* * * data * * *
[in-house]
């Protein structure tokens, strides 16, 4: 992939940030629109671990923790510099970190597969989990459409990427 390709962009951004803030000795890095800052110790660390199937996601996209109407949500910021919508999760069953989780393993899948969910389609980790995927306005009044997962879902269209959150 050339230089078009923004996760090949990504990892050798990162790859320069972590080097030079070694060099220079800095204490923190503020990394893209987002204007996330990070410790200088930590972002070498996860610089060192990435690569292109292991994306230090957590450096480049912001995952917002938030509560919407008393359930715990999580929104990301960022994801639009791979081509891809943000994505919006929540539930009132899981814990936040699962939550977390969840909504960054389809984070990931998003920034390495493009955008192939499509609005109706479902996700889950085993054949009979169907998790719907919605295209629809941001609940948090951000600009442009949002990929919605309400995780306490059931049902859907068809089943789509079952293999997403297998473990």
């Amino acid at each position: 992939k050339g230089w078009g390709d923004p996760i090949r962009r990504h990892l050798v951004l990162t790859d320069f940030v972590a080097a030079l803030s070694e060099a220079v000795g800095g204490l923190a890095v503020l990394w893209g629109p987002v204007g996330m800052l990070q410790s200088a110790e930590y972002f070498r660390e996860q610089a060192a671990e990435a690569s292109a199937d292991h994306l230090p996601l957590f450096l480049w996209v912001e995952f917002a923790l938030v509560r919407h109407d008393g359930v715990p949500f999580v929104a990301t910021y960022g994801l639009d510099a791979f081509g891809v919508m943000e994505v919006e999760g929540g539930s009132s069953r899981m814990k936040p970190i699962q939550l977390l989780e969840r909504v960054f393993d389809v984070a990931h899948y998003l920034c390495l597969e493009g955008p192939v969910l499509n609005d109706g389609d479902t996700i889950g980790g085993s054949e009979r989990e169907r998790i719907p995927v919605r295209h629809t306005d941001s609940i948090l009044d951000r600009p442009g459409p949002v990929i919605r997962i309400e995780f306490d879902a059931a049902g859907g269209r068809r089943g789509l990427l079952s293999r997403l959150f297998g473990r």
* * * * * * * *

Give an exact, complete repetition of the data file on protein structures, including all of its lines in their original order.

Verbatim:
[in-house]
């Protein structure tokens, strides 16, 4: 992939940030629109671990923790510099970190597969989990459409990427 390709962009951004803030000795890095800052110790660390199937996601996209109407949500910021919508999760069953989780393993899948969910389609980790995927306005009044997962879902269209959150 050339230089078009923004996760090949990504990892050798990162790859320069972590080097030079070694060099220079800095204490923190503020990394893209987002204007996330990070410790200088930590972002070498996860610089060192990435690569292109292991994306230090957590450096480049912001995952917002938030509560919407008393359930715990999580929104990301960022994801639009791979081509891809943000994505919006929540539930009132899981814990936040699962939550977390969840909504960054389809984070990931998003920034390495493009955008192939499509609005109706479902996700889950085993054949009979169907998790719907919605295209629809941001609940948090951000600009442009949002990929919605309400995780306490059931049902859907068809089943789509079952293999997403297998473990």
């Amino acid at each position: 992939k050339g230089w078009g390709d923004p996760i090949r962009r990504h990892l050798v951004l990162t790859d320069f940030v972590a080097a030079l803030s070694e060099a220079v000795g800095g204490l923190a890095v503020l990394w893209g629109p987002v204007g996330m800052l990070q410790s200088a110790e930590y972002f070498r660390e996860q610089a060192a671990e990435a690569s292109a199937d292991h994306l230090p996601l957590f450096l480049w996209v912001e995952f917002a923790l938030v509560r919407h109407d008393g359930v715990p949500f999580v929104a990301t910021y960022g994801l639009d510099a791979f081509g891809v919508m943000e994505v919006e999760g929540g539930s009132s069953r899981m814990k936040p970190i699962q939550l977390l989780e969840r909504v960054f393993d389809v984070a990931h899948y998003l920034c390495l597969e493009g955008p192939v969910l499509n609005d109706g389609d479902t996700i889950g980790g085993s054949e009979r989990e169907r998790i719907p995927v919605r295209h629809t306005d941001s609940i948090l009044d951000r600009p442009g459409p949002v990929i919605r997962i309400e995780f306490d879902a059931a049902g859907g269209r068809r089943g789509l990427l079952s293999r997403l959150f297998g473990r």